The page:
MG Rover is plans to grow the retail network from 270 to 300 in the UK this year and has already held a series of discussions with major fleets to show them its product plans as it looks to grow sales to more than 100,000 units.
Group product development director Rob Aldaker believes block exemption offers real opportunities to companies like MG Rover, because its cars can be sold in multi-franchised outlets, which will improve awareness of the brand and encourage more sales. “There has been a lot of dealer recruitment and there is a lot more to come,” he says. “The real breakthrough we are seeing is through changes to block exemption and mutli-franchising, where in some cases, we can end up with half a showroom.”
Last year, MG Rover sold just under 96,000 cars in the UK, down from 99,000 in 2002. The company has been bombarded with stories in the national press attacking its finances and accusing senior executives of restructuring the company for their own personal financial gain.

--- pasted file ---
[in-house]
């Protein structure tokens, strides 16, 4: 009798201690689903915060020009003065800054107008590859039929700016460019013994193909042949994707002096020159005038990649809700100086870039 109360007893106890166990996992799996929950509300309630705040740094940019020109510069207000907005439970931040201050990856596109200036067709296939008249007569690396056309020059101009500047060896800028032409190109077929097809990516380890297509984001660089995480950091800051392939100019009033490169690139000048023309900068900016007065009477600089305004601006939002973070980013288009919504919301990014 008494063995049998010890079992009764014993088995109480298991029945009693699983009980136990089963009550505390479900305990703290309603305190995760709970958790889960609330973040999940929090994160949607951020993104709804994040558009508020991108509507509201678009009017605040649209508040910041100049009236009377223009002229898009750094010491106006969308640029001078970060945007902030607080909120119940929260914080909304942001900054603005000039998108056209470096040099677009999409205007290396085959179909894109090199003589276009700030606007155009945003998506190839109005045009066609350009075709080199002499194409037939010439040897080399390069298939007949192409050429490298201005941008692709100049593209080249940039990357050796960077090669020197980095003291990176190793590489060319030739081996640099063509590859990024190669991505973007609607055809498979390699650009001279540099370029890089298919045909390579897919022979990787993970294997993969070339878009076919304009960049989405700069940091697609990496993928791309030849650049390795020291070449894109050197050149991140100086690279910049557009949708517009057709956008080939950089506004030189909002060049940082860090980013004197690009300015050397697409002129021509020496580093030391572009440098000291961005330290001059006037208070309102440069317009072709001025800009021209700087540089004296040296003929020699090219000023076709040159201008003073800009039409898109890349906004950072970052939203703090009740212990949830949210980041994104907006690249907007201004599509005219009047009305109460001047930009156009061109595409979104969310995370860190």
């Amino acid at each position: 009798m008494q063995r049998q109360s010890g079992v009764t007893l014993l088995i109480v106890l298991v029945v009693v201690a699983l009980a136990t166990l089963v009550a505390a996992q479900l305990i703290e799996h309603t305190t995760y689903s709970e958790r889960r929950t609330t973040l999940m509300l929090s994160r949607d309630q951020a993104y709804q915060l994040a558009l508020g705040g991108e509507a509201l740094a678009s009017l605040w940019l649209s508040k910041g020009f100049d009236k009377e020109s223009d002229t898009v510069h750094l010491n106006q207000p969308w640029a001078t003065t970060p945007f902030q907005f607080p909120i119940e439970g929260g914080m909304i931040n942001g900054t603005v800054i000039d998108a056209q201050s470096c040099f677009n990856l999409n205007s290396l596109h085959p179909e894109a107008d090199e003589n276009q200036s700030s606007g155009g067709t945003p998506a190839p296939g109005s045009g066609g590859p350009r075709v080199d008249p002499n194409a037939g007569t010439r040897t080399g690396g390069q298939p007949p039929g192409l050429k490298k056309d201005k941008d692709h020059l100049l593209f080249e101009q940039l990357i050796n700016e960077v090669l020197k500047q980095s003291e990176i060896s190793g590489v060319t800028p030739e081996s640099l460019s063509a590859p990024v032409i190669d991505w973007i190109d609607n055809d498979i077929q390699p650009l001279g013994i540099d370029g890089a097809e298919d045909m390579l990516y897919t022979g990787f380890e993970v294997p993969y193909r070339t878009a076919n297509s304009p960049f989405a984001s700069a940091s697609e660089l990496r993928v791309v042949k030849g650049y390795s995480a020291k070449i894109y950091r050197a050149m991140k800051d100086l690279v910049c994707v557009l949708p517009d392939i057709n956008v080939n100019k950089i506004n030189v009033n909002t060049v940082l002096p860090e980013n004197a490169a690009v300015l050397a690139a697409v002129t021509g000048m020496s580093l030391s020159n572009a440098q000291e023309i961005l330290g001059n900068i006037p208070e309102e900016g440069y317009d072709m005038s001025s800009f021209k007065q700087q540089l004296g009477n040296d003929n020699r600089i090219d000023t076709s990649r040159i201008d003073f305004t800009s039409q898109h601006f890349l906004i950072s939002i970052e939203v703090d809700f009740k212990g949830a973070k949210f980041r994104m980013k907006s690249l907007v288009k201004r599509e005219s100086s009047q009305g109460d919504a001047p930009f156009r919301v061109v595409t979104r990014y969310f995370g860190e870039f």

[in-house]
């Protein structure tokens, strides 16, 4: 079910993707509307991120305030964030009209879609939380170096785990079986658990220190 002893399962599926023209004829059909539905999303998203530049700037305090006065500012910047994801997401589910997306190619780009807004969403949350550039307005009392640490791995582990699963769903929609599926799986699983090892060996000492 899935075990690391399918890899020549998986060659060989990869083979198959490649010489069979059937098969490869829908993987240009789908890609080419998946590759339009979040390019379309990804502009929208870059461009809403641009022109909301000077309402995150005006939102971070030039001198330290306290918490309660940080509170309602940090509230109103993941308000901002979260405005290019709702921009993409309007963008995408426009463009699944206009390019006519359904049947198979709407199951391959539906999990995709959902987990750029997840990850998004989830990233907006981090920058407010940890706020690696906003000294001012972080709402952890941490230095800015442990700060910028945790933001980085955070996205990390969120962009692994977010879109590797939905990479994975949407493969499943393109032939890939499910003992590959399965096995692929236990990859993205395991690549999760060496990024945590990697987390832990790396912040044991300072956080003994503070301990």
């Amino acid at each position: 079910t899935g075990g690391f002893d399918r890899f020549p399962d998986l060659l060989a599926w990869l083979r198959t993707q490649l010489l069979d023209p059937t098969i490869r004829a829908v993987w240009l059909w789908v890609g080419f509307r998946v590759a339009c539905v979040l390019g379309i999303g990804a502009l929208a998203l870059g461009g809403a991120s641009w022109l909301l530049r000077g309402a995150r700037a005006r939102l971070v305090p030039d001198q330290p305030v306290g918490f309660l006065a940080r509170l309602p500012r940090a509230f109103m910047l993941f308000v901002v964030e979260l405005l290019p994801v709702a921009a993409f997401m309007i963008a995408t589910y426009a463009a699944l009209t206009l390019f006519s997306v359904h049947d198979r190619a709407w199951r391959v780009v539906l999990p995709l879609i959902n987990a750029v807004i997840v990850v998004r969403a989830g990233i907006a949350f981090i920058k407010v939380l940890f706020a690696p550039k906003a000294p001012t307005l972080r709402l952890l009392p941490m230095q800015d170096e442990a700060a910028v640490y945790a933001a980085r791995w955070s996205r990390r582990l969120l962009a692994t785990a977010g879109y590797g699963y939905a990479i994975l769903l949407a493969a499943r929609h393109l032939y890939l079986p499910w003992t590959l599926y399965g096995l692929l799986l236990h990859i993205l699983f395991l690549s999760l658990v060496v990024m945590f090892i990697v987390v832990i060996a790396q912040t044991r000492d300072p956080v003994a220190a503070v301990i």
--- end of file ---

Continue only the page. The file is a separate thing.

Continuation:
But sales of MG models are rising. The MGTF grew from 7,500 to 9,000 last year, making it the best-selling sports car for the seventh year in a row. The ZT grew from 4,700 to 6,000 and the ZR from 12,900 to 16,000. MGR admits that Rover has been performing poorly, but it points out the focus of attention in the past was on developing MG – now it is Rover's turn.
Next year, UK sales are expected to hit 110,000, helped by the CityRover. The company is looking to update the Rover 45 over the next year, and says there could be more innovations ahead.
“Our engineers can innovate and where we see specific markets, we can develop products to suit them,” says Aldaker. “We will develop niche products that make the most of our heritage.”